FINRA has barred a former LPL advisor for allegedly stealing $7,400 from an elderly client, according to the advisor’s recent settlement with FINRA.
The regulator claimed that Bradley Gardner, an advisor with LPL in Fort Bragg, California, accepted a $7,400 personal check from the client on the pretense that he would pre-pay the fees on her three advisory accounts. Instead, he deposited her check into his bank account and used the funds to pay for his personal expenses, FINRA alleged.
Gardner purportedly told the client that she could pre-pay the fees at a discount, claiming that once he received her check he would “turn off” the fees until March 2019, according to FINRA.
He accepted the check in June 2017 but LPL continued to charge the client the fees associated with her advisory accounts, FINRA said.
Gardner reimbursed the client the $7,400 when LPL discovered the alleged misconduct.
The regulator scolded Gardner for violating LPL’s written supervisory procedures prohibiting reps from accepting checks from their clients made payable directly to them. LPL also prohibited its advisors from taking custody, control or possession of any customer funds outside the parameters of their LPL practice, FINRA said.
Gardner could not be reached for comment. He agreed to the bar without admitting or denying the allegations against him.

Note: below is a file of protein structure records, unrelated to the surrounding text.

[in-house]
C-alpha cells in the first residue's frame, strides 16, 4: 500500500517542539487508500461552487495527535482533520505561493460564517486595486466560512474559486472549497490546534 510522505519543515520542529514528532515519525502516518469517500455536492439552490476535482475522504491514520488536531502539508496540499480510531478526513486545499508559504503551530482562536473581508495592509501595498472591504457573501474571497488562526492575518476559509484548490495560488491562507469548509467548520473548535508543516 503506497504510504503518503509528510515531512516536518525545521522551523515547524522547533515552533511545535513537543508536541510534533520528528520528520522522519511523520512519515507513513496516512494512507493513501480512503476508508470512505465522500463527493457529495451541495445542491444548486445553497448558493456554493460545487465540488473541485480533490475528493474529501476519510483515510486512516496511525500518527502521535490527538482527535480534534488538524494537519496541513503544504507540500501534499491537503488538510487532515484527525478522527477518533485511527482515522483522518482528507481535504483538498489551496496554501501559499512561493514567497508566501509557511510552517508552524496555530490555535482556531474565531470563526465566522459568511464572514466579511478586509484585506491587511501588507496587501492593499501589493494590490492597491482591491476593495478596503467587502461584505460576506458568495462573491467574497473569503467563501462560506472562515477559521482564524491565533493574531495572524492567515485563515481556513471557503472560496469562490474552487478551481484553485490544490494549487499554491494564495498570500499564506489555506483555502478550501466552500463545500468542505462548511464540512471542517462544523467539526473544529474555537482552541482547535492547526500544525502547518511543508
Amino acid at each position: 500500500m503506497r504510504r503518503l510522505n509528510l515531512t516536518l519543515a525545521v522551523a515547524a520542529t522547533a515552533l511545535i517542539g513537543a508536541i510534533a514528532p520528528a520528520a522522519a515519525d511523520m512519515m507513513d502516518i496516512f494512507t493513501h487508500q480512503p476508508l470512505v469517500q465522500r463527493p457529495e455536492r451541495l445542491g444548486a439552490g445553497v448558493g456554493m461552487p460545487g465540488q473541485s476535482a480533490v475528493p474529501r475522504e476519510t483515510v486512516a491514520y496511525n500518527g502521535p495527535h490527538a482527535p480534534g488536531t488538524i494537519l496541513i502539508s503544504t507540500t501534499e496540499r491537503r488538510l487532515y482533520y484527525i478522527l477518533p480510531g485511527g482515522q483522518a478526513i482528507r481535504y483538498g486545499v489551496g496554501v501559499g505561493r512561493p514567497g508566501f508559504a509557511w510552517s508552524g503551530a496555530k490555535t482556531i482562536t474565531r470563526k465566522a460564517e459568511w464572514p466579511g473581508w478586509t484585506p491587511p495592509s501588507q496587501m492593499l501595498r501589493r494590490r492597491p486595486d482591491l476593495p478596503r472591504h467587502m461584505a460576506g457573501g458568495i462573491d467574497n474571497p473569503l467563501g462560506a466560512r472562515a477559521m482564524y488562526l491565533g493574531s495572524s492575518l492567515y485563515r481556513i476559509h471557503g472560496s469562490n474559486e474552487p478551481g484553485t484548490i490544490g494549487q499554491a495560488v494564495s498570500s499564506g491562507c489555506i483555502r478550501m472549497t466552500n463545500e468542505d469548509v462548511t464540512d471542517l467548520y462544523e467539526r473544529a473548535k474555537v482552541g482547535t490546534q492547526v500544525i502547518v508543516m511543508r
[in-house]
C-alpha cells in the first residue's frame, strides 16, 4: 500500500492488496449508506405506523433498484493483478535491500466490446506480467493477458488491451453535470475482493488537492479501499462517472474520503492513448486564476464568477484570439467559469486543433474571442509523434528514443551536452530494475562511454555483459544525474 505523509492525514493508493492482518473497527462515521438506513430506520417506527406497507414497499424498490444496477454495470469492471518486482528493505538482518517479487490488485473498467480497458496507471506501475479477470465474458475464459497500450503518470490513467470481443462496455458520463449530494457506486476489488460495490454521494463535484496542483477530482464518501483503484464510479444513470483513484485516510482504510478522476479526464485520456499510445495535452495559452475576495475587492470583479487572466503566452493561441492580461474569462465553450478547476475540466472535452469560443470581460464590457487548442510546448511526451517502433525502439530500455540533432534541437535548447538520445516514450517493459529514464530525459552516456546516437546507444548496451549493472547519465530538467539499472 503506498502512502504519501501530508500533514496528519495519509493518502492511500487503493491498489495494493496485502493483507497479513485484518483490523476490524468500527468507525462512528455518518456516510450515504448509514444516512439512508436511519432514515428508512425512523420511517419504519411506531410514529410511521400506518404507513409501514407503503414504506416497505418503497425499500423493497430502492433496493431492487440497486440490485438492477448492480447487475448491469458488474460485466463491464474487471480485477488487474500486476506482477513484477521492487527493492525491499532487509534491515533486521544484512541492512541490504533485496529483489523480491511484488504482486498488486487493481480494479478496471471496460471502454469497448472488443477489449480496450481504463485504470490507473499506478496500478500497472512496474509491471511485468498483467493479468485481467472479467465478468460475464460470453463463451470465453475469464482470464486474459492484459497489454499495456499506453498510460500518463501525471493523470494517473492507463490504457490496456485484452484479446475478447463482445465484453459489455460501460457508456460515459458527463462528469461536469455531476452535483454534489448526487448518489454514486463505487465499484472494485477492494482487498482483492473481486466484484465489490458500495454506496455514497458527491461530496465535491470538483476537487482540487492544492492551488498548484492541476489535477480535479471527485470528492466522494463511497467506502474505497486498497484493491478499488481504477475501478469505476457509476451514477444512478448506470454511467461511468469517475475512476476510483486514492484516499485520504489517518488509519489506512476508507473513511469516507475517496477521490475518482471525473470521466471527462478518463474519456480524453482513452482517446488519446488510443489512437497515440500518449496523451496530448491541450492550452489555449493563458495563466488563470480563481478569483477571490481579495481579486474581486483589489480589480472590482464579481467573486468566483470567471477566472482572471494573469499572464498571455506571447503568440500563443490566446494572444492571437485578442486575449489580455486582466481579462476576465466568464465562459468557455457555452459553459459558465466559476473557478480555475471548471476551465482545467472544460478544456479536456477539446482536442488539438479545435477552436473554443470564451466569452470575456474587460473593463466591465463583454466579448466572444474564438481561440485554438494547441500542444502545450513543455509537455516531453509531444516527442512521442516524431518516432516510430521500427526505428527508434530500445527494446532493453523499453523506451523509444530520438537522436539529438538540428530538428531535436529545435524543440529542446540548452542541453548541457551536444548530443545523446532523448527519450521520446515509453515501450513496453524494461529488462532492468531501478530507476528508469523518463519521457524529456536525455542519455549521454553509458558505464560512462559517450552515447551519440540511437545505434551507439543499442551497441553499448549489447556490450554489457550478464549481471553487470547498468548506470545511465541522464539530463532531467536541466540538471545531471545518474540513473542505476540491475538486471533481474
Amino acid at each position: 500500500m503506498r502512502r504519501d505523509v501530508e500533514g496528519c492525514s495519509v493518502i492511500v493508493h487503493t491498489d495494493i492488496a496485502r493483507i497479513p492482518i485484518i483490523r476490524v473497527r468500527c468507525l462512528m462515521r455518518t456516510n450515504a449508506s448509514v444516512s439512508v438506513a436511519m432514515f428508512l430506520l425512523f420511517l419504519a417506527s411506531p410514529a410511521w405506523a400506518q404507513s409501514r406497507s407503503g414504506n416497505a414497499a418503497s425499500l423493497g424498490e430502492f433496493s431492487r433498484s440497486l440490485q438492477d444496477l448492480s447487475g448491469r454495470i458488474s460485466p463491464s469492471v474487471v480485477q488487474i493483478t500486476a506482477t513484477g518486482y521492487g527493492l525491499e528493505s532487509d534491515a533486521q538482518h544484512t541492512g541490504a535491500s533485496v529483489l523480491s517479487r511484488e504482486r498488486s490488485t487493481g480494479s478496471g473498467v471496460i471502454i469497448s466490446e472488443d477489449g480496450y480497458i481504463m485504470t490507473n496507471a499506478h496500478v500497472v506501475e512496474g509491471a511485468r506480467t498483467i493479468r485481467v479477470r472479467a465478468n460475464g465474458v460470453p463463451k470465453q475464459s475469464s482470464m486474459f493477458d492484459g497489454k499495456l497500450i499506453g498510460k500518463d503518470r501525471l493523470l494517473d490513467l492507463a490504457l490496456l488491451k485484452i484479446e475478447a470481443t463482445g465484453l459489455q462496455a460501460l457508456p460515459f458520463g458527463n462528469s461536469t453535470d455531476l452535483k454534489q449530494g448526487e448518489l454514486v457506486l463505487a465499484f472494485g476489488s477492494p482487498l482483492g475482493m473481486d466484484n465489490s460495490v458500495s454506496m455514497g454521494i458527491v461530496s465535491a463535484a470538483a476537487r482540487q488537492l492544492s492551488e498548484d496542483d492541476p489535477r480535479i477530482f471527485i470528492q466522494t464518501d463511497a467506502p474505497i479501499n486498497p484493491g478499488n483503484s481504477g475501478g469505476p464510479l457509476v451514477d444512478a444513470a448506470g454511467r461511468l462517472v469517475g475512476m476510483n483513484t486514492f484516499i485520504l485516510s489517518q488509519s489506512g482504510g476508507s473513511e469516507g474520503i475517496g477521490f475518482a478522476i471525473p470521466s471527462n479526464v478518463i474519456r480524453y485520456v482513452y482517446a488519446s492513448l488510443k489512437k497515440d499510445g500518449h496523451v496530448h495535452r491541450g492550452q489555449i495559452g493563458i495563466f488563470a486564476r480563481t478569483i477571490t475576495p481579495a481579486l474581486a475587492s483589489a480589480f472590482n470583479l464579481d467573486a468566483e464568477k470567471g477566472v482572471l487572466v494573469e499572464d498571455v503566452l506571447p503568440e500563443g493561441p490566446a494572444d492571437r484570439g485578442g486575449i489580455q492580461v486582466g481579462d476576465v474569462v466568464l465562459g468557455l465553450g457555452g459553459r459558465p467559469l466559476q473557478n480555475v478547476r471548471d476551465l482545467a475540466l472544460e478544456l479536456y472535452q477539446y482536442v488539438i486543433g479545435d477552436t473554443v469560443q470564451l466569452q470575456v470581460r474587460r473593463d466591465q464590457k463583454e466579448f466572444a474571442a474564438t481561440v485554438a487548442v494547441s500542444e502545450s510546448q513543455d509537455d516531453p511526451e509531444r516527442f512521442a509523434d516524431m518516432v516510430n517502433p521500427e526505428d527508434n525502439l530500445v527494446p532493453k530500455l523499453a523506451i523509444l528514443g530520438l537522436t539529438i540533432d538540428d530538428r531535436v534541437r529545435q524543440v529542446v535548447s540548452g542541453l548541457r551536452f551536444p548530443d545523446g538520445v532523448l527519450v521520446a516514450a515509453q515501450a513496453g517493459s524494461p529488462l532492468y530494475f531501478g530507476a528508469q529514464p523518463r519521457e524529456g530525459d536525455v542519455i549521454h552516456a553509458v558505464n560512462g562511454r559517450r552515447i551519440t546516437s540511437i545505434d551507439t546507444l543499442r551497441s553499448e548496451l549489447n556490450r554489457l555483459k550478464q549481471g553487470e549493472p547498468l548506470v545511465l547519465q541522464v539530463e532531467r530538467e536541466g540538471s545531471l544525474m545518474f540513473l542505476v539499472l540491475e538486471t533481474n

While at LPL, Gardner worked for RIA firms Golden State Wealth Management and Redwood Investment Group, which are entities for LPL business, according to Gardner’s BrokerCheck report.
He was with LPL from February 2012 to October 2017, when he voluntarily resigned following allegations that he accepted a client check made payable to himself, BrokerCheck records show.
LPL did not return an email seeking comment.
Gardner joins a growing list of reps barred this year for allegedly stealing money from their clients. John Douglas Wade, a former U.S. Bank broker, for example, was barred this month for purportedly embezzling more than $105,000 from two elderly clients to pay his mortgage. His expulsion followed that of Jeffrey Palish, a former Wells Fargo advisor who was barred in February after his arrest in Paramus, New Jersey, for allegedly defrauding two seniors out of nearly $1 million.